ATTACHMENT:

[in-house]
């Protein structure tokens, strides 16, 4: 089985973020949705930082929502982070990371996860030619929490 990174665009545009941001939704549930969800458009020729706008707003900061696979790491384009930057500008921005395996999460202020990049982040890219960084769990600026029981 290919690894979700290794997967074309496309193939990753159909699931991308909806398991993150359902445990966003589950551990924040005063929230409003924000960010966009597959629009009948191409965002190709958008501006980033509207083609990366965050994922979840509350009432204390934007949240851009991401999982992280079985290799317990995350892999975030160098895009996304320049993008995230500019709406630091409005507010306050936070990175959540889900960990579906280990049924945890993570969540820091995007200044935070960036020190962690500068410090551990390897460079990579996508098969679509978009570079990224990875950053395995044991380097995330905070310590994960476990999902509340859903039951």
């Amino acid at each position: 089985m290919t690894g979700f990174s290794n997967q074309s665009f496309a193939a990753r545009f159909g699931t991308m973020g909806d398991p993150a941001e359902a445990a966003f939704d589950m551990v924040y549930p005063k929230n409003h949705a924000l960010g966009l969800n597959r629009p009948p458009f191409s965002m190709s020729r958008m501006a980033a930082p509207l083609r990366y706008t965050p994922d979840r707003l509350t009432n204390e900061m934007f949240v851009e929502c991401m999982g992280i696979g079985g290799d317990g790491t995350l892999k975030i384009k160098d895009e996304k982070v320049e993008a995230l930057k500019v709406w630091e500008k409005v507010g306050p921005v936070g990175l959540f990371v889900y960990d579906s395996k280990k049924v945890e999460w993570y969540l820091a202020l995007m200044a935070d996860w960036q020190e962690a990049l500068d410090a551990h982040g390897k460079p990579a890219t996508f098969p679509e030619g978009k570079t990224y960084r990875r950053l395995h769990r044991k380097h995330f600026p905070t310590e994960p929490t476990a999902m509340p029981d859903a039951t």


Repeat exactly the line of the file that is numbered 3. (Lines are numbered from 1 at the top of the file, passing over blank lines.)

């Amino acid at each position: 089985m290919t690894g979700f990174s290794n997967q074309s665009f496309a193939a990753r545009f159909g699931t991308m973020g909806d398991p993150a941001e359902a445990a966003f939704d589950m551990v924040y549930p005063k929230n409003h949705a924000l960010g966009l969800n597959r629009p009948p458009f191409s965002m190709s020729r958008m501006a980033a930082p509207l083609r990366y706008t965050p994922d979840r707003l509350t009432n204390e900061m934007f949240v851009e929502c991401m999982g992280i696979g079985g290799d317990g790491t995350l892999k975030i384009k160098d895009e996304k982070v320049e993008a995230l930057k500019v709406w630091e500008k409005v507010g306050p921005v936070g990175l959540f990371v889900y960990d579906s395996k280990k049924v945890e999460w993570y969540l820091a202020l995007m200044a935070d996860w960036q020190e962690a990049l500068d410090a551990h982040g390897k460079p990579a890219t996508f098969p679509e030619g978009k570079t990224y960084r990875r950053l395995h769990r044991k380097h995330f600026p905070t310590e994960p929490t476990a999902m509340p029981d859903a039951t």